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Int J Dev Neurosci. 1988;6(5):453-60.

The effects of intrauterine growth retardation on synaptogenesis and mitochondrial formation in the cerebral and cerebellar cortices of fetal sheep.

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Department of Physiology, Monash University, Clayton, Victoria, Australia.


In an experimental model of growth retardation which involves the reduction of placental mass in sheep, we have investigated the effects of intrauterine deprivation on synaptogenesis, synaptic ultrastructure and mitochondrial formation in the cerebral and cerebellar cortices of fetal sheep (140 days gestation). In the growth-retarded fetus, the numerical density of synapses in layer I of the visual cortex was reduced by 17% (P less than 0.05) compared with controls but there was no detectable difference between the two groups in the density of parallel fibre-Purkinje cell synapses in the molecular layer of the cerebellum. The length and curvature of the postsynaptic density at synapses in both regions were not affected in growth retardation but the synaptic cleft was 13% wider in the cerebellum (P less than 0.05) in growth retardation compared with controls. The number of mitochondrial profiles per unit area of neuropil in the visual cortex was increased by 20% (P less than 0.01) in growth retardation and the electron density of the inner matrix increased but the average profile area was not affected. These findings show that intrauterine growth retardation affects some aspects of synaptic development in the cerebellum and the visual cortex. The increase in the number of mitochondrial profiles in the visual cortex of growth-retarded fetuses might be an attempt by the cortical neurons to compensate for the reduced efficiency of aerobic metabolism in individual mitochondria.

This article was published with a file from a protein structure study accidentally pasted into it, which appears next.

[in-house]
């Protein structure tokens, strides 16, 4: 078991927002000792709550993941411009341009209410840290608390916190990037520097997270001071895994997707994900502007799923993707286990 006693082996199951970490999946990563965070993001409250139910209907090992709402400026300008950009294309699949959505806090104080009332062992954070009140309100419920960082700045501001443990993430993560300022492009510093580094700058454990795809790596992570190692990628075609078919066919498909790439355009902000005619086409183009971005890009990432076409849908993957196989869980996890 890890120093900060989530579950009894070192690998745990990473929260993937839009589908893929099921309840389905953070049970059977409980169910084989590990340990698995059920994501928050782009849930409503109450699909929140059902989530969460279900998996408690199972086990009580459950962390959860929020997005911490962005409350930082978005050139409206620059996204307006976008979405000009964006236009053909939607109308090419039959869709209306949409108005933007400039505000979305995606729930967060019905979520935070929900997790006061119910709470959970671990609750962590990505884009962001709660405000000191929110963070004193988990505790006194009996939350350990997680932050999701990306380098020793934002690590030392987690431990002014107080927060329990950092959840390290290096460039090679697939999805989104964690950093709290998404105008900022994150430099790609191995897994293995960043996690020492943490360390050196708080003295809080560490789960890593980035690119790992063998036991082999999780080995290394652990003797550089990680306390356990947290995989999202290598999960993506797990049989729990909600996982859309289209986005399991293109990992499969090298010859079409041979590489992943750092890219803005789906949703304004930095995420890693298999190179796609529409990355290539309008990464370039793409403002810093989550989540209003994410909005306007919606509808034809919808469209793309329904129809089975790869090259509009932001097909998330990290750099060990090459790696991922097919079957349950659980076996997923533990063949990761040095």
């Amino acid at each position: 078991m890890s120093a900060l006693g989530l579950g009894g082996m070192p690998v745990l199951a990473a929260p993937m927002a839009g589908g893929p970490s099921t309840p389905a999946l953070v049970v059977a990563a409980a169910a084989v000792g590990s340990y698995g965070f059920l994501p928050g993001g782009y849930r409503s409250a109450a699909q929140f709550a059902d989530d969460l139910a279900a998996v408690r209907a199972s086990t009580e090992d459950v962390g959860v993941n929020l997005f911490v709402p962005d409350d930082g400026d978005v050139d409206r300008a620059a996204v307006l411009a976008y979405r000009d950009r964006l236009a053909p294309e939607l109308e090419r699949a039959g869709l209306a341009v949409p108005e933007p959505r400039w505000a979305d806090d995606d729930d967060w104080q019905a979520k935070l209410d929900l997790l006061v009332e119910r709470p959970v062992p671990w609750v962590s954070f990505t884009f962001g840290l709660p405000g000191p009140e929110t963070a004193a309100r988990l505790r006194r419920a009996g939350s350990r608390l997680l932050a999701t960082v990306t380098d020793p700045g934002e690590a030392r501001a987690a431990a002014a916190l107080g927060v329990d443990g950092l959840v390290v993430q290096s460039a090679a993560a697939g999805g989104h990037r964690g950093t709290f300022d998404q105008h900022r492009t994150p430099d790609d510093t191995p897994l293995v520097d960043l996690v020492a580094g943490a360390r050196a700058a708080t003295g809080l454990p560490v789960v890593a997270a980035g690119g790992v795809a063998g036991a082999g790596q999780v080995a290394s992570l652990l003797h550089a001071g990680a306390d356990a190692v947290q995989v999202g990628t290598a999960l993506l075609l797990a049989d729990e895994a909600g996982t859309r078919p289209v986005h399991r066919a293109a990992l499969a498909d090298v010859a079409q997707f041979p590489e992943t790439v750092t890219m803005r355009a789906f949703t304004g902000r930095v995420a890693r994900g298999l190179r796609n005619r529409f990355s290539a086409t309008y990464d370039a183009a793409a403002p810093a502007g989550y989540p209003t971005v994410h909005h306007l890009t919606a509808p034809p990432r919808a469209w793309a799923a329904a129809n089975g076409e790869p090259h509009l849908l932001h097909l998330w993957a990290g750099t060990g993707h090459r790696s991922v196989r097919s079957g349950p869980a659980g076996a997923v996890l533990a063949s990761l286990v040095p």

[Indexed for MEDLINE]

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